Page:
Kadambari Murali questions BCCI’s rationale behind choosing the tri-series squad from which Dravid and Ganguly have been left out. Check out graphicscricket Updated: Jan 22, 2008 03:10 IST
Every time you think Indian cricket is following a plan and making substantial gains, something stupid comes along and messes up that image of hope. On Sunday, even as the Indian Test squad in Perth was preparing to go out and celebrate their win in the third Test, came the big dampener: The news that the one-day squad had been announced in India and Rahul Dravid and Sourav Ganguly's names didn't figure in the list.
The reason? The Indian selectors, wise men all, were looking ahead to building a team for the future and they believed that Ganguly and Dravid were too old for this version of the game. The format would apparently tire them out and young legs were the order of the day. There were also some reports of a really bizarre argument: The grounds in Australia being so large, the older players' arms would tire sooner in throwing the ball from the ropes. If this is true, it's the kind of rubbishy logic that is given to justify anything and everything.
Australia are the one-day world champions. Undisputed. Just have a look at the Australian Test squad — most of who will also feature in the one-dayers. Symonds is nearly 33, pace spearhead Lee is 31, his partner Stuart Clark is a year older. Michael Clarke is 27, Hussey nearly 33, Ponting 33, Gilchrist and Hayden both 36, Hogg is 37 and Rodgers, who made his Test debut in Perth, is 30. The baby of the squad? Shaun Tait, at just short of 25.
Dravid incidentally, is acknowledged as one of the finest slip fielders in the world and while Ganguly's ground fielding has come under the scanner, the value he brings to the team with the bat and often, at vital times with the ball, cannot be discounted. This is all without even bringing in the case of VVS Laxman, who was dumped from the one-day squad a few years ago and has never returned. Given how Laxman plays against Australia, how can he not be considered an asset?
The worst part of all this is that it could perhaps be justified if the young players who replaced these stalwarts had justified the faith placed in them, but they haven't really.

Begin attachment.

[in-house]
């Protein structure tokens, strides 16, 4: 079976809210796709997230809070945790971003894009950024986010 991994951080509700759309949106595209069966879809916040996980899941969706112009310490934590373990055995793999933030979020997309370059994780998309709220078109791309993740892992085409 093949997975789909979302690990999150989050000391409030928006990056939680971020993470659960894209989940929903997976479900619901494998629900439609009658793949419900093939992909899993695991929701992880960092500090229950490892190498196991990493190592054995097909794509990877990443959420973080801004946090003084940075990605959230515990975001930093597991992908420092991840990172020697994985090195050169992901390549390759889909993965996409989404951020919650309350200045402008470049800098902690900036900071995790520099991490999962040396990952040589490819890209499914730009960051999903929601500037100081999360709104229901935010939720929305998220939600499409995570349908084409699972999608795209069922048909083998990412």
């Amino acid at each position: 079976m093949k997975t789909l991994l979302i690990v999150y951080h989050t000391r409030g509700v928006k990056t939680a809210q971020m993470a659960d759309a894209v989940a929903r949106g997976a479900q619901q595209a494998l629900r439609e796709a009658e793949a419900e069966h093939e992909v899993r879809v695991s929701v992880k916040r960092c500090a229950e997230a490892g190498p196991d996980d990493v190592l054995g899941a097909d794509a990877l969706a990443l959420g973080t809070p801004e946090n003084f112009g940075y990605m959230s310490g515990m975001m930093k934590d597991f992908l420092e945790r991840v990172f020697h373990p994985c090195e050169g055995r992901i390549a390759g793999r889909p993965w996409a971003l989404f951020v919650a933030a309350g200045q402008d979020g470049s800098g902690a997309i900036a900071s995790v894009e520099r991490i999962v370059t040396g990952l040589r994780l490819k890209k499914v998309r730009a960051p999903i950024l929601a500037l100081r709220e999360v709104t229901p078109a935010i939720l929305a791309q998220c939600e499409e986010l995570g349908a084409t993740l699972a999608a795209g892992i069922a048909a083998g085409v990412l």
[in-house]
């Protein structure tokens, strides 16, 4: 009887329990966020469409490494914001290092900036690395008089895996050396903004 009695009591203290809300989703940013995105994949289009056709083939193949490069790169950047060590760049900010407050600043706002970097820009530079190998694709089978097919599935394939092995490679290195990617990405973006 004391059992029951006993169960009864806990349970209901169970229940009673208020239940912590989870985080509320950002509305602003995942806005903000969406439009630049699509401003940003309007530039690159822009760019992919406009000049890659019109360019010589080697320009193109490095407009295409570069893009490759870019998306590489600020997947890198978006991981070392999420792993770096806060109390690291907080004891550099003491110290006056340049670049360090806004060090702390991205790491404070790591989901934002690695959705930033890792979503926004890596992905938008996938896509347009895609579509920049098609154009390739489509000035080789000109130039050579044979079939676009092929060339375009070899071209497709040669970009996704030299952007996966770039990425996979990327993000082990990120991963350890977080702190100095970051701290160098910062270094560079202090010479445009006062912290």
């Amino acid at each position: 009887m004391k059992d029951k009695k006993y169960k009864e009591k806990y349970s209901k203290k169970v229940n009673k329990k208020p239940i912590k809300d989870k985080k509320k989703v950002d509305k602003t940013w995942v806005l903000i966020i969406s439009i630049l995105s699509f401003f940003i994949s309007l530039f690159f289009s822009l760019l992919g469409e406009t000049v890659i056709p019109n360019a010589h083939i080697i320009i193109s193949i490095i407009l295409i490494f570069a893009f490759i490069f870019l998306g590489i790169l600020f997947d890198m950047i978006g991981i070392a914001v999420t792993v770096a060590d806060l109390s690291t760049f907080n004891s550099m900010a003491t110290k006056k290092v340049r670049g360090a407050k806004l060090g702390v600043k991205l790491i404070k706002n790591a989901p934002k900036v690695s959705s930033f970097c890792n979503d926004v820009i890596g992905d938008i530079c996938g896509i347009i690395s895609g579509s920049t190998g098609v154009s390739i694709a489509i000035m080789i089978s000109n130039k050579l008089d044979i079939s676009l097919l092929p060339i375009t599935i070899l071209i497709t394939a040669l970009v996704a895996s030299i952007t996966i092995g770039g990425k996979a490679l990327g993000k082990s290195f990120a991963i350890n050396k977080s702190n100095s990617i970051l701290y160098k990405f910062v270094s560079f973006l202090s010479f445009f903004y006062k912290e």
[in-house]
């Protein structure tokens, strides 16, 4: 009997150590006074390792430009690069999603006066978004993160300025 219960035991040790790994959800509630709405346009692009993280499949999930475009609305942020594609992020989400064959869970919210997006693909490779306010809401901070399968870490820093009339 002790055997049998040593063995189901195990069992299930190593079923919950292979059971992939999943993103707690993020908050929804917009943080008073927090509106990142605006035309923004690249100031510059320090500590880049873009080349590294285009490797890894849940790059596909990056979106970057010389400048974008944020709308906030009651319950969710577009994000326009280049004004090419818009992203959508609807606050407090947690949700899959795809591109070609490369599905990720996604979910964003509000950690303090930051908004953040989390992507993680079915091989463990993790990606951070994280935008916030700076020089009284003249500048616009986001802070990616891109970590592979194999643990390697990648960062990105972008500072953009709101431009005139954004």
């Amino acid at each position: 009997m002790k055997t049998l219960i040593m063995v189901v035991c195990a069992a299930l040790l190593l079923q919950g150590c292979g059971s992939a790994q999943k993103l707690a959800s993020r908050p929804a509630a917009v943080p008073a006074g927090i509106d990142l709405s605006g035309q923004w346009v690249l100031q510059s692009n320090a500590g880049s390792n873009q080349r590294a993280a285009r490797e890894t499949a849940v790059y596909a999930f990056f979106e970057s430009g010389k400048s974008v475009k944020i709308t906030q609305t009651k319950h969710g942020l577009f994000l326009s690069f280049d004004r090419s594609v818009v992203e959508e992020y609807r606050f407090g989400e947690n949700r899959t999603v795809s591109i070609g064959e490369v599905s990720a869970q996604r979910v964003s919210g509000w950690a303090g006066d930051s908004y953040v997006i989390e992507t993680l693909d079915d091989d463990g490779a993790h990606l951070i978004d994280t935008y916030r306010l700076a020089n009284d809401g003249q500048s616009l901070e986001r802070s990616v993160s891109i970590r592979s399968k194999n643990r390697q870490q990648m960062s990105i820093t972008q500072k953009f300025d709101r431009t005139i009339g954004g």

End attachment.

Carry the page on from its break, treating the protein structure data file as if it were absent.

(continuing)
Twenty20 success does not a player make, except perhaps in India, where no one seemed to care that the over-the-top celebrations that the T20 Cup engendered was followed by a comprehensive thrashing in the ODI series at home against Australia. Dravid, Ganguly and Tendulkar are all among the top five one-day performers of the year for India (along with Yuvraj and Dhoni). Look at the players who are being looked at as young replacements for the duration, Robin Uthappa, Rohit Sharma, Dinesh Karthik and Gautam Gambhir.
Of these, only Gambhir has done decently enough, with 634 runs in 21 games at 35.22. Uthappa has 509 in 20 at 29.94, Karthik 287 in 16 at 26.09 and Sharma's played three and has 61 runs at 20.33.
Meanwhile, Virender Sehwag had 66 First Class runs in 5 innings this season before his selection for the Test side. However, he is considered to be the ‘X’ factor which justifies his selection for the ODI squad. Even if you pick up the criteria of domestic performance being rewarded, well, Gambhir has done superbly (730 runs in five games at 91.25), but in the five Ranji games they have played, both Uthappa (188 at 26.85) and Sharma (191 at 27.28), have failed.
Where are these men?
And why is Mohammad Kaif, considered among India's best fielders and someone who had a very good one-day season before he was inexplicably made to be in and out of the XI and then axed, not being given a chance? He has 687 runs in eight games at 57.25 (Raina, who's been picked, has 683 in eight at 48.78).
Then, there's the peculiar case of Badrinath, who was picked in the squad, not played and then dropped. He has 659 in seven Ranji games at 65.9 (and 888 in the first-class season so far). Finally, there's Parthiv Patel. Patel has 615 runs in seven Ranji games at 51.25. In fact, he has had an incredible first-class season overall, garnering 963 runs to be second only to Aakash Chopra (1029 runs) in the first-class run getters list this season.
Chopra's strike-rate obviously means he will not be considered for one-day selection (though a phenomenal season means he pushes for a Test recall in a Test heavy year), but Patel has no such issue. So why isn't he being given a chance to come back instead of Karthik? Plus, he's only 22.
Earning your stripes
No one disputes the need for a vision for the future, but it must be born of a system that is fair and transparent. Unfortunately, we seem to be given different yardsticks for different players at different times. And with the BCCI's new policy of announcing the squad in a press release, there is no one to answer these questions.
Michael Hussey maintains that the main reason for his appetite for runs was the fact that he waited so long to earn the right to wear the baggy green. He was 30 when he made his international debut and he's spent the past three years or so making up for lost time.
An India cap is precious and should be treated as such.